How to Check for Red Tide, Shellfish & Bivalve Closures in BC (2020)

Learning how to check for red tide and shellfish closures in BC is an essential part of harvesting shellfish safely. Every harvester must check for red tide and shellfish closures before they eat bivalve molluscs like oysters, clams, mussels, and scallops that they find in BC.

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Learning how to check for red tide and shellfish closures in BC is an essential part of harvesting shellfish safely. Every harvester must check for red tide and shellfish closures before they eat bivalve molluscs like oysters, clams, mussels, and scallops that they find in BC.

This article was updated to meet 2020 government regulations. 

Why Is It Important To Check For Red Tide and Sanitary Closures Before Harvesting?

It’s important to check for red tide and sanitary closures before harvesting shellfish and bivalves like oysters, clams and mussels because not checking risks the health of anyone who ingests contaminated edibles. Red tide, toxins, and bacteria are legitimately dangerous and must be taken seriously.

Most people, especially visitors to BC and the Sunshine Coast, don’t know about red tide or other shellfish closures that occur in British Columbia – not to mention the dismaying number of people who have no idea they need a fishing license to harvest shellfish here. Knowing to check for red tide and shellfish closures simply isn’t common knowledge.

I often hear from visitors and inexperienced foragers in BC who tell me about how they were surprised to find oysters or clams on the beach, and how much they enjoyed eating them fresh or raw immediately after harvesting them.

While I’m always excited to hear about people eating wild food, these kinds of inexperienced shellfish harvesting stories immediately set alarm bells off in my head. I almost always ask these shellfish harvesters whether they checked for red tide and shellfish closures before they ate them, and I’m almost always dismayed to find that they have no idea what I’m talking about. Red tide, toxins, and other bacteria closures are really not worth the risk.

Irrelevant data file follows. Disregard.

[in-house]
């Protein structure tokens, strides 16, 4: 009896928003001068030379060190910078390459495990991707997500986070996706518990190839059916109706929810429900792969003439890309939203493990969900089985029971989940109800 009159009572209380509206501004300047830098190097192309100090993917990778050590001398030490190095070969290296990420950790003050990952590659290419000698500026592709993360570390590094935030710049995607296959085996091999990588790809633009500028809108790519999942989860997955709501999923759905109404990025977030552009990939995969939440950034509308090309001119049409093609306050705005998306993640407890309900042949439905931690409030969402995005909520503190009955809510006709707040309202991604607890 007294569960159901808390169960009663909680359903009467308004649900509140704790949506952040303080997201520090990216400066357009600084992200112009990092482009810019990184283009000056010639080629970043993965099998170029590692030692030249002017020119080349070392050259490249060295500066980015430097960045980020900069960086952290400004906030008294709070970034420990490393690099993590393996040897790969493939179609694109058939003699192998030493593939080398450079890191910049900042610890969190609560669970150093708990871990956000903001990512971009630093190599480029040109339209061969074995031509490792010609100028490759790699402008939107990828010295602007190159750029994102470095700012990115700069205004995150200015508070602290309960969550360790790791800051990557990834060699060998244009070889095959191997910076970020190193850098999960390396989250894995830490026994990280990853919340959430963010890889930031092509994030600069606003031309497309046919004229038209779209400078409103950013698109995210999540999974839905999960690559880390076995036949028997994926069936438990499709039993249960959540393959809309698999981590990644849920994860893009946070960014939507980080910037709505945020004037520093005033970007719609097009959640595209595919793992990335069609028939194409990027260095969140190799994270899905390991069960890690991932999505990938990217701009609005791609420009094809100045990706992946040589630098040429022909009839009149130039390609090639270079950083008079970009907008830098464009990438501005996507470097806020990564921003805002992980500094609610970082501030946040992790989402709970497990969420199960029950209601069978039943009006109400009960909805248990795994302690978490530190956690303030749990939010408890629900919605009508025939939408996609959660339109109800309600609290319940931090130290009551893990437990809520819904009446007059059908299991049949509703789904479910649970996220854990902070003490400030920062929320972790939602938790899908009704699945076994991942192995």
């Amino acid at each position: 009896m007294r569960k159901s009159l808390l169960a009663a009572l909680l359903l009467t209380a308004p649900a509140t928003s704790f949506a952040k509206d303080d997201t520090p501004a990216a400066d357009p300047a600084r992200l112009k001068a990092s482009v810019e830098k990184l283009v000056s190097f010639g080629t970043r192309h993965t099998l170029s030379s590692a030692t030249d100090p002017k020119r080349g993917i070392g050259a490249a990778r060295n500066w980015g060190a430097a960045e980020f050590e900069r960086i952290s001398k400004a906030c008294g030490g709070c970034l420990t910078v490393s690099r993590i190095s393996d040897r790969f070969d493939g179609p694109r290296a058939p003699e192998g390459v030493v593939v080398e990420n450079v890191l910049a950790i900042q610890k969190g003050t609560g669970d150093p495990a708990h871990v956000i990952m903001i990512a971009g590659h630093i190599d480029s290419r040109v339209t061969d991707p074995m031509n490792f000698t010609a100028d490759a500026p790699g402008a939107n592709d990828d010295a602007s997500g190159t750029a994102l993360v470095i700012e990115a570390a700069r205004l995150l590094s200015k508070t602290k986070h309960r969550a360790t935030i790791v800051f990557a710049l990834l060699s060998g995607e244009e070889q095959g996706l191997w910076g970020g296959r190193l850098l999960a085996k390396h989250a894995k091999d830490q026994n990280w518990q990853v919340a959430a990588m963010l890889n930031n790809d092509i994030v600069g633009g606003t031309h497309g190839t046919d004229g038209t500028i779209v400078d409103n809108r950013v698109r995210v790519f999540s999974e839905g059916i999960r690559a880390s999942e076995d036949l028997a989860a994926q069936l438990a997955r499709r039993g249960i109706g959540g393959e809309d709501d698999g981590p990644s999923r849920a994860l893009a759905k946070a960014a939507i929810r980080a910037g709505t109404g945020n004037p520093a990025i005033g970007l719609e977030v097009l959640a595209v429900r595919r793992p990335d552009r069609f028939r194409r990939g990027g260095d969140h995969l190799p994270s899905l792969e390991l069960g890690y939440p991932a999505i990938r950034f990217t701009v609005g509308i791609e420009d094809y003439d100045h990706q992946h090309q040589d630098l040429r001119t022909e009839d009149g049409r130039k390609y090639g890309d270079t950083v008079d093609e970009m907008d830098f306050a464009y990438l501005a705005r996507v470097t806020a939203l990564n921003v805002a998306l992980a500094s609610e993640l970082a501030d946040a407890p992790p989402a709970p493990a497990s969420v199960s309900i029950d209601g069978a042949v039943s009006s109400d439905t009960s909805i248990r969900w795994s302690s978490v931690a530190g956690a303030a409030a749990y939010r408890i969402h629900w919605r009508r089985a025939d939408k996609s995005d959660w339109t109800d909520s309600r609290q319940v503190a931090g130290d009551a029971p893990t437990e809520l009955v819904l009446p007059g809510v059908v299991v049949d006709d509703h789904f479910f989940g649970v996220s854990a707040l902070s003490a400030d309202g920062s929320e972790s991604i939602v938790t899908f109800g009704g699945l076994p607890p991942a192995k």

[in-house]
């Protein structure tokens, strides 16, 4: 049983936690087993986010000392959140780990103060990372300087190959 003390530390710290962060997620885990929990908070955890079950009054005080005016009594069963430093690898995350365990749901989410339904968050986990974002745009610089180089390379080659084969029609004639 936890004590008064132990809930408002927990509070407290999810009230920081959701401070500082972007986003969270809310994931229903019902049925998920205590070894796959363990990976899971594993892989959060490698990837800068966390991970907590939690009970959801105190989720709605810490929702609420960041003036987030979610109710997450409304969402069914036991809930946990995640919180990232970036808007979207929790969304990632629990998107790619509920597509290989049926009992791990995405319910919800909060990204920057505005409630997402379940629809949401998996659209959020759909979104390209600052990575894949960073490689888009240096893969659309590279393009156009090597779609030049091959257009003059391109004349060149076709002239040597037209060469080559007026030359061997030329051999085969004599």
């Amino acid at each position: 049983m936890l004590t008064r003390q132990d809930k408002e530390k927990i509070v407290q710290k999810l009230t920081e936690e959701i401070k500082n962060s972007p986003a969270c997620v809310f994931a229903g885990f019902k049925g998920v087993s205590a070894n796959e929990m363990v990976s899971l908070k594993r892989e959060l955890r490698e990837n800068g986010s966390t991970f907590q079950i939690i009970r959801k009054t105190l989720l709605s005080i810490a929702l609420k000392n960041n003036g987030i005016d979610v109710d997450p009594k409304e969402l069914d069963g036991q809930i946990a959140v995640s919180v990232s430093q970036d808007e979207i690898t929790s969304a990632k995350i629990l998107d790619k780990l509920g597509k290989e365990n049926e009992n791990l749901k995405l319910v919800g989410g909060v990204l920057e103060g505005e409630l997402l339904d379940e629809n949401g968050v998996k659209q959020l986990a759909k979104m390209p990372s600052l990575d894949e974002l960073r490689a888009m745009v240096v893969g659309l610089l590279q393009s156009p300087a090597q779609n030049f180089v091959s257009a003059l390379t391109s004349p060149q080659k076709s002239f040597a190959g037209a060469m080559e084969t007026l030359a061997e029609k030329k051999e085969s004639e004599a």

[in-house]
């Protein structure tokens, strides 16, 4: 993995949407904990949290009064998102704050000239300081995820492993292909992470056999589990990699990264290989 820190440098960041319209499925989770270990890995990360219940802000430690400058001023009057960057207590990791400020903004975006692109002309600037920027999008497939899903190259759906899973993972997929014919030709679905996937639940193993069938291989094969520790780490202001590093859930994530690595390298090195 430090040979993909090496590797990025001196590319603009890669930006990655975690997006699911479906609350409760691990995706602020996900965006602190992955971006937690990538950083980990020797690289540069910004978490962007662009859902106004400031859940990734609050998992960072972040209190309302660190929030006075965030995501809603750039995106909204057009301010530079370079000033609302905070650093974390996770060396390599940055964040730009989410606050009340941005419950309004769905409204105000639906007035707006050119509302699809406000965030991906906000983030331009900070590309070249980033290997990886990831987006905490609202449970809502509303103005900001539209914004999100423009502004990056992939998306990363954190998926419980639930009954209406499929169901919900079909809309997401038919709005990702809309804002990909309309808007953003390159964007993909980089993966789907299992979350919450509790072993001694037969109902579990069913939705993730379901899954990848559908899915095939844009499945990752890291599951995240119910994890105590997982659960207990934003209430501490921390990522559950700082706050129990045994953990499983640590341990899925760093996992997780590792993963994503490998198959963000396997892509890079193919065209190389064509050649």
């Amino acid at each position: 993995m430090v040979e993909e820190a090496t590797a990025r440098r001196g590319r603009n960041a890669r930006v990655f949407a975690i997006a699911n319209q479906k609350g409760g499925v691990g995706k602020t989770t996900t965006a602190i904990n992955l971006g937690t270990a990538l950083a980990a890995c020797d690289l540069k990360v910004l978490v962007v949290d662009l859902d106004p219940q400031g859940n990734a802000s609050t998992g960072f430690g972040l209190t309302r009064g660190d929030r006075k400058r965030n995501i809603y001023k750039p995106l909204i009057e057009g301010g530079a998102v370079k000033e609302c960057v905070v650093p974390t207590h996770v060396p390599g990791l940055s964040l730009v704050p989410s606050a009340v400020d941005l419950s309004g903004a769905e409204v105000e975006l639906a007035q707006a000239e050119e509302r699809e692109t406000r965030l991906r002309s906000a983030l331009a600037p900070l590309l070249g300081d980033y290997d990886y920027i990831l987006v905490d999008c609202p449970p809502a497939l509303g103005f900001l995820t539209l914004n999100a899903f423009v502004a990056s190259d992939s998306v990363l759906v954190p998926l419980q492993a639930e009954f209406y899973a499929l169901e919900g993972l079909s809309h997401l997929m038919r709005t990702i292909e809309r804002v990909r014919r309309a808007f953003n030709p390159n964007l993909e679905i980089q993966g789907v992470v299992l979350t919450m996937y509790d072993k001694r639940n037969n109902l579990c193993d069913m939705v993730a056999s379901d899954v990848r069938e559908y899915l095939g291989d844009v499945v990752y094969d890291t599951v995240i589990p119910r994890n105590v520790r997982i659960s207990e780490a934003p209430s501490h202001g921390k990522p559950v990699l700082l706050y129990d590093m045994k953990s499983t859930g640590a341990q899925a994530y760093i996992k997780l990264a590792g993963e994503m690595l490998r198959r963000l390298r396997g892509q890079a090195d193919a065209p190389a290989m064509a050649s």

Read this guide on how to check for red tide and shellfish closures in BC so you can harvest shellfish safely and confidently.

Foraged wild oysters, scallop, sea asparagus and seaweed found in BC, arranged on picnic table.

Pictured: Foraged wild scallop, oysters, sea asparagus and seaweed from the coast of British Columbia that I harvested. 

What Shellfish and Bivalves Are Affected By Red Tide and Other Closures?

Red tide and shellfish closures typically affect bivalves, but they can restrict the safe harvest of any type of shellfish or bivalve, depending on the type of closure. Here are common definitions you should know before reading about these closures: 

  • Bivalve molluscs are commonly defined as shellfish that have two shells. For example, oysters, clams, mussels, and scallops are bivalves.
  • Types of shellfish that are not considered bivalves include crabs, prawns, and shrimp.
  • Finfish and other types of fish are not considered shellfish.

What is Red Tide?